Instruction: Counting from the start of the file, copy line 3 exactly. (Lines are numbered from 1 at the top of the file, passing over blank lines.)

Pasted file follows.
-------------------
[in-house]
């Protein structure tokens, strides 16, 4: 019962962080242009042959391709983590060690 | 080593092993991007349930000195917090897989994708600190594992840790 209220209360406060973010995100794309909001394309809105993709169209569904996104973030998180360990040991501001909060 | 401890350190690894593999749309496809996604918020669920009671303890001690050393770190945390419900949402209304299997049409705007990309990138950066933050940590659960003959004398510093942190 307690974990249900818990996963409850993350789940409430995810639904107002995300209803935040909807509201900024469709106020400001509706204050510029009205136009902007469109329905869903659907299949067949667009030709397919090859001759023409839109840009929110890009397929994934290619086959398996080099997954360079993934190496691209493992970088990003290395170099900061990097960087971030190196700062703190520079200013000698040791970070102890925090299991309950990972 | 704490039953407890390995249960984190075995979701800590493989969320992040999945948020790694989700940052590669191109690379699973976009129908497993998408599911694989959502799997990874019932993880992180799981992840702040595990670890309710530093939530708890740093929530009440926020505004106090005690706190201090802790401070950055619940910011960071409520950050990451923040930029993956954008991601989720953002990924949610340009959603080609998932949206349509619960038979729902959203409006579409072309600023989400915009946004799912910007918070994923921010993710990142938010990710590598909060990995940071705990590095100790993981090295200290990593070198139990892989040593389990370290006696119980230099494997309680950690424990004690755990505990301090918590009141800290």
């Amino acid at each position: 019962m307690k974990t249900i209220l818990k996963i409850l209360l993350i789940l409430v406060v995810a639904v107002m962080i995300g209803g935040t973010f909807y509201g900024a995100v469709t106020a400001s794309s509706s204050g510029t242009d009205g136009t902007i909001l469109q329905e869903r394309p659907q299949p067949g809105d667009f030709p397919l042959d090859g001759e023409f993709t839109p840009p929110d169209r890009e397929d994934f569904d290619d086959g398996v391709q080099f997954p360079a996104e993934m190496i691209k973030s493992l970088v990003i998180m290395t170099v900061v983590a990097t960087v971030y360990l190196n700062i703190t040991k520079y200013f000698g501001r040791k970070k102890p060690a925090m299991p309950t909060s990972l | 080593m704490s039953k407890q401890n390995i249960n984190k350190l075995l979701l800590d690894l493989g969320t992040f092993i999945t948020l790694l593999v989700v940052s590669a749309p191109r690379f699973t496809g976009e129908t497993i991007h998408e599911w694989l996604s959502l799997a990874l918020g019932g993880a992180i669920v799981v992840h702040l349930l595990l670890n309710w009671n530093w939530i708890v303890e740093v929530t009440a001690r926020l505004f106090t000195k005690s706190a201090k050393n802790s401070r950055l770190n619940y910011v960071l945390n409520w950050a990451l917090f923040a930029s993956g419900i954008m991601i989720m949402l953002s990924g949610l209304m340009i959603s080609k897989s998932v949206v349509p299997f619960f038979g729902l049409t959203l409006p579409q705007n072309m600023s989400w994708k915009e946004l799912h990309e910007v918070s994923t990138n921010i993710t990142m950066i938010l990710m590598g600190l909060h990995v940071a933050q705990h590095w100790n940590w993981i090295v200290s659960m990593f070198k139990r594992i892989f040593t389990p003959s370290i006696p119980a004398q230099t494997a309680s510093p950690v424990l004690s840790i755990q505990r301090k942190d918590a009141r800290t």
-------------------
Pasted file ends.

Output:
């Amino acid at each position: 019962m307690k974990t249900i209220l818990k996963i409850l209360l993350i789940l409430v406060v995810a639904v107002m962080i995300g209803g935040t973010f909807y509201g900024a995100v469709t106020a400001s794309s509706s204050g510029t242009d009205g136009t902007i909001l469109q329905e869903r394309p659907q299949p067949g809105d667009f030709p397919l042959d090859g001759e023409f993709t839109p840009p929110d169209r890009e397929d994934f569904d290619d086959g398996v391709q080099f997954p360079a996104e993934m190496i691209k973030s493992l970088v990003i998180m290395t170099v900061v983590a990097t960087v971030y360990l190196n700062i703190t040991k520079y200013f000698g501001r040791k970070k102890p060690a925090m299991p309950t909060s990972l | 080593m704490s039953k407890q401890n390995i249960n984190k350190l075995l979701l800590d690894l493989g969320t992040f092993i999945t948020l790694l593999v989700v940052s590669a749309p191109r690379f699973t496809g976009e129908t497993i991007h998408e599911w694989l996604s959502l799997a990874l918020g019932g993880a992180i669920v799981v992840h702040l349930l595990l670890n309710w009671n530093w939530i708890v303890e740093v929530t009440a001690r926020l505004f106090t000195k005690s706190a201090k050393n802790s401070r950055l770190n619940y910011v960071l945390n409520w950050a990451l917090f923040a930029s993956g419900i954008m991601i989720m949402l953002s990924g949610l209304m340009i959603s080609k897989s998932v949206v349509p299997f619960f038979g729902l049409t959203l409006p579409q705007n072309m600023s989400w994708k915009e946004l799912h990309e910007v918070s994923t990138n921010i993710t990142m950066i938010l990710m590598g600190l909060h990995v940071a933050q705990h590095w100790n940590w993981i090295v200290s659960m990593f070198k139990r594992i892989f040593t389990p003959s370290i006696p119980a004398q230099t494997a309680s510093p950690v424990l004690s840790i755990q505990r301090k942190d918590a009141r800290t």